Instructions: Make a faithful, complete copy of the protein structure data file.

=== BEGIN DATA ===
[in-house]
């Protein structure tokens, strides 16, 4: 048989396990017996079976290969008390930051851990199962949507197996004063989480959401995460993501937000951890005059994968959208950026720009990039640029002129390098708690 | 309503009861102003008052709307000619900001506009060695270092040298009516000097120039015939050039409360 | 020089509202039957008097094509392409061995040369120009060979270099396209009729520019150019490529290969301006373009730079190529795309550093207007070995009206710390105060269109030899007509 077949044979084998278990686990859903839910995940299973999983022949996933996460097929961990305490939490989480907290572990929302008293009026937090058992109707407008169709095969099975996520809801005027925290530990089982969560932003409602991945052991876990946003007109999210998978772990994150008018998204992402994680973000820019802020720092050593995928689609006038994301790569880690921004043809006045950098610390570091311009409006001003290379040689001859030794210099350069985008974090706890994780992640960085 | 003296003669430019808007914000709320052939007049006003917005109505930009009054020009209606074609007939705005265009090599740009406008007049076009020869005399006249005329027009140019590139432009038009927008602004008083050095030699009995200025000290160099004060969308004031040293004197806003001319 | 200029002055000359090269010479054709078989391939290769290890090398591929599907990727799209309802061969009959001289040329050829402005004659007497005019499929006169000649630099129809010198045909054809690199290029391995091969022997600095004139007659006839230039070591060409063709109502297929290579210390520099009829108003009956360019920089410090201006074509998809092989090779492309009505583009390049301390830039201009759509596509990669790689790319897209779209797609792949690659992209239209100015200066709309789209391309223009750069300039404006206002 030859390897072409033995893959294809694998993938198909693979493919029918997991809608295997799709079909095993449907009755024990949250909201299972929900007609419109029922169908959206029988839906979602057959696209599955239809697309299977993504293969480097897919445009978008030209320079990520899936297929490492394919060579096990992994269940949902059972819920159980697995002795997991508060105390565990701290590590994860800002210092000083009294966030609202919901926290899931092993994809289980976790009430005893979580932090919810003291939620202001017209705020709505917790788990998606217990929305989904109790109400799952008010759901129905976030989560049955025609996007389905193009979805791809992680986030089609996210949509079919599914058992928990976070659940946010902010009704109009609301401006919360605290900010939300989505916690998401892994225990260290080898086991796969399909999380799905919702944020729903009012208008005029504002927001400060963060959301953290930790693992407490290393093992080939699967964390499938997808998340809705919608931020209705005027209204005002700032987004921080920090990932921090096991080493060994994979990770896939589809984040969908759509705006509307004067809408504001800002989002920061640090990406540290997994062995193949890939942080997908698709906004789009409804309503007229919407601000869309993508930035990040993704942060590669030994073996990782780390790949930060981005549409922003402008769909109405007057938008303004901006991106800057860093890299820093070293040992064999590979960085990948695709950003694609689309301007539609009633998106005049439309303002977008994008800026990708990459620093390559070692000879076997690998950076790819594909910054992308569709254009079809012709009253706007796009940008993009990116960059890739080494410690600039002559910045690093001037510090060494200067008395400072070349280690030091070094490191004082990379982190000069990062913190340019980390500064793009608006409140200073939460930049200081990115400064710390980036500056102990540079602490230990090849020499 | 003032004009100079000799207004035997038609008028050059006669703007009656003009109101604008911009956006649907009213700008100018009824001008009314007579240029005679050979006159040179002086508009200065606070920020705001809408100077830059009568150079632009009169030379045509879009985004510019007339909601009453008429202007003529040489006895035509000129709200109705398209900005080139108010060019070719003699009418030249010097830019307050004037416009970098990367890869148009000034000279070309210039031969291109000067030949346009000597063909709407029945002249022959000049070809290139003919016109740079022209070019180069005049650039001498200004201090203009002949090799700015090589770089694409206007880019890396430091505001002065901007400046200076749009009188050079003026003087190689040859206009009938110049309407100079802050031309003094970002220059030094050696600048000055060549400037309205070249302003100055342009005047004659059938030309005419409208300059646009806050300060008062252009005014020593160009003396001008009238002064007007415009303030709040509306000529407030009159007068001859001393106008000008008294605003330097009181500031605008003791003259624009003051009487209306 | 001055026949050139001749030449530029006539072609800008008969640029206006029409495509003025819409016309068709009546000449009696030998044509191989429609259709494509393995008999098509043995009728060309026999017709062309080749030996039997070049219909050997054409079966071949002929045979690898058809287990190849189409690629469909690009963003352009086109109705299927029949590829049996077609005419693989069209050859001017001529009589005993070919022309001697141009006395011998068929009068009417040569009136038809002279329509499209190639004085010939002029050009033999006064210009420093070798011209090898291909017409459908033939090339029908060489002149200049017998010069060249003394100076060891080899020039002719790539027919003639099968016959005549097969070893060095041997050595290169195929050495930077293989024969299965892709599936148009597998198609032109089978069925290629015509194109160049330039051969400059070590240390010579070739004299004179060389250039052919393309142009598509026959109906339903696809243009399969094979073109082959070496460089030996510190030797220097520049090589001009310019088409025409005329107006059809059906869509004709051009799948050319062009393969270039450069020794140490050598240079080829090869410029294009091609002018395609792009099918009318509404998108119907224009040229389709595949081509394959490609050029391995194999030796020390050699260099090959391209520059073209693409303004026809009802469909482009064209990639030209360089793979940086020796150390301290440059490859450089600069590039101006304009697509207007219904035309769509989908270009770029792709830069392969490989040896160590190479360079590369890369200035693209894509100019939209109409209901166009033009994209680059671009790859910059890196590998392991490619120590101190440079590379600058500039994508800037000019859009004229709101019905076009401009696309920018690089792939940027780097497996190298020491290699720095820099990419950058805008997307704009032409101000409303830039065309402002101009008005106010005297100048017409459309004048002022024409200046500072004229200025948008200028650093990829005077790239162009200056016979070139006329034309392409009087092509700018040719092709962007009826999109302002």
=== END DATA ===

[in-house]
């Protein structure tokens, strides 16, 4: 048989396990017996079976290969008390930051851990199962949507197996004063989480959401995460993501937000951890005059994968959208950026720009990039640029002129390098708690 | 309503009861102003008052709307000619900001506009060695270092040298009516000097120039015939050039409360 | 020089509202039957008097094509392409061995040369120009060979270099396209009729520019150019490529290969301006373009730079190529795309550093207007070995009206710390105060269109030899007509 077949044979084998278990686990859903839910995940299973999983022949996933996460097929961990305490939490989480907290572990929302008293009026937090058992109707407008169709095969099975996520809801005027925290530990089982969560932003409602991945052991876990946003007109999210998978772990994150008018998204992402994680973000820019802020720092050593995928689609006038994301790569880690921004043809006045950098610390570091311009409006001003290379040689001859030794210099350069985008974090706890994780992640960085 | 003296003669430019808007914000709320052939007049006003917005109505930009009054020009209606074609007939705005265009090599740009406008007049076009020869005399006249005329027009140019590139432009038009927008602004008083050095030699009995200025000290160099004060969308004031040293004197806003001319 | 200029002055000359090269010479054709078989391939290769290890090398591929599907990727799209309802061969009959001289040329050829402005004659007497005019499929006169000649630099129809010198045909054809690199290029391995091969022997600095004139007659006839230039070591060409063709109502297929290579210390520099009829108003009956360019920089410090201006074509998809092989090779492309009505583009390049301390830039201009759509596509990669790689790319897209779209797609792949690659992209239209100015200066709309789209391309223009750069300039404006206002 030859390897072409033995893959294809694998993938198909693979493919029918997991809608295997799709079909095993449907009755024990949250909201299972929900007609419109029922169908959206029988839906979602057959696209599955239809697309299977993504293969480097897919445009978008030209320079990520899936297929490492394919060579096990992994269940949902059972819920159980697995002795997991508060105390565990701290590590994860800002210092000083009294966030609202919901926290899931092993994809289980976790009430005893979580932090919810003291939620202001017209705020709505917790788990998606217990929305989904109790109400799952008010759901129905976030989560049955025609996007389905193009979805791809992680986030089609996210949509079919599914058992928990976070659940946010902010009704109009609301401006919360605290900010939300989505916690998401892994225990260290080898086991796969399909999380799905919702944020729903009012208008005029504002927001400060963060959301953290930790693992407490290393093992080939699967964390499938997808998340809705919608931020209705005027209204005002700032987004921080920090990932921090096991080493060994994979990770896939589809984040969908759509705006509307004067809408504001800002989002920061640090990406540290997994062995193949890939942080997908698709906004789009409804309503007229919407601000869309993508930035990040993704942060590669030994073996990782780390790949930060981005549409922003402008769909109405007057938008303004901006991106800057860093890299820093070293040992064999590979960085990948695709950003694609689309301007539609009633998106005049439309303002977008994008800026990708990459620093390559070692000879076997690998950076790819594909910054992308569709254009079809012709009253706007796009940008993009990116960059890739080494410690600039002559910045690093001037510090060494200067008395400072070349280690030091070094490191004082990379982190000069990062913190340019980390500064793009608006409140200073939460930049200081990115400064710390980036500056102990540079602490230990090849020499 | 003032004009100079000799207004035997038609008028050059006669703007009656003009109101604008911009956006649907009213700008100018009824001008009314007579240029005679050979006159040179002086508009200065606070920020705001809408100077830059009568150079632009009169030379045509879009985004510019007339909601009453008429202007003529040489006895035509000129709200109705398209900005080139108010060019070719003699009418030249010097830019307050004037416009970098990367890869148009000034000279070309210039031969291109000067030949346009000597063909709407029945002249022959000049070809290139003919016109740079022209070019180069005049650039001498200004201090203009002949090799700015090589770089694409206007880019890396430091505001002065901007400046200076749009009188050079003026003087190689040859206009009938110049309407100079802050031309003094970002220059030094050696600048000055060549400037309205070249302003100055342009005047004659059938030309005419409208300059646009806050300060008062252009005014020593160009003396001008009238002064007007415009303030709040509306000529407030009159007068001859001393106008000008008294605003330097009181500031605008003791003259624009003051009487209306 | 001055026949050139001749030449530029006539072609800008008969640029206006029409495509003025819409016309068709009546000449009696030998044509191989429609259709494509393995008999098509043995009728060309026999017709062309080749030996039997070049219909050997054409079966071949002929045979690898058809287990190849189409690629469909690009963003352009086109109705299927029949590829049996077609005419693989069209050859001017001529009589005993070919022309001697141009006395011998068929009068009417040569009136038809002279329509499209190639004085010939002029050009033999006064210009420093070798011209090898291909017409459908033939090339029908060489002149200049017998010069060249003394100076060891080899020039002719790539027919003639099968016959005549097969070893060095041997050595290169195929050495930077293989024969299965892709599936148009597998198609032109089978069925290629015509194109160049330039051969400059070590240390010579070739004299004179060389250039052919393309142009598509026959109906339903696809243009399969094979073109082959070496460089030996510190030797220097520049090589001009310019088409025409005329107006059809059906869509004709051009799948050319062009393969270039450069020794140490050598240079080829090869410029294009091609002018395609792009099918009318509404998108119907224009040229389709595949081509394959490609050029391995194999030796020390050699260099090959391209520059073209693409303004026809009802469909482009064209990639030209360089793979940086020796150390301290440059490859450089600069590039101006304009697509207007219904035309769509989908270009770029792709830069392969490989040896160590190479360079590369890369200035693209894509100019939209109409209901166009033009994209680059671009790859910059890196590998392991490619120590101190440079590379600058500039994508800037000019859009004229709101019905076009401009696309920018690089792939940027780097497996190298020491290699720095820099990419950058805008997307704009032409101000409303830039065309402002101009008005106010005297100048017409459309004048002022024409200046500072004229200025948008200028650093990829005077790239162009200056016979070139006329034309392409009087092509700018040719092709962007009826999109302002």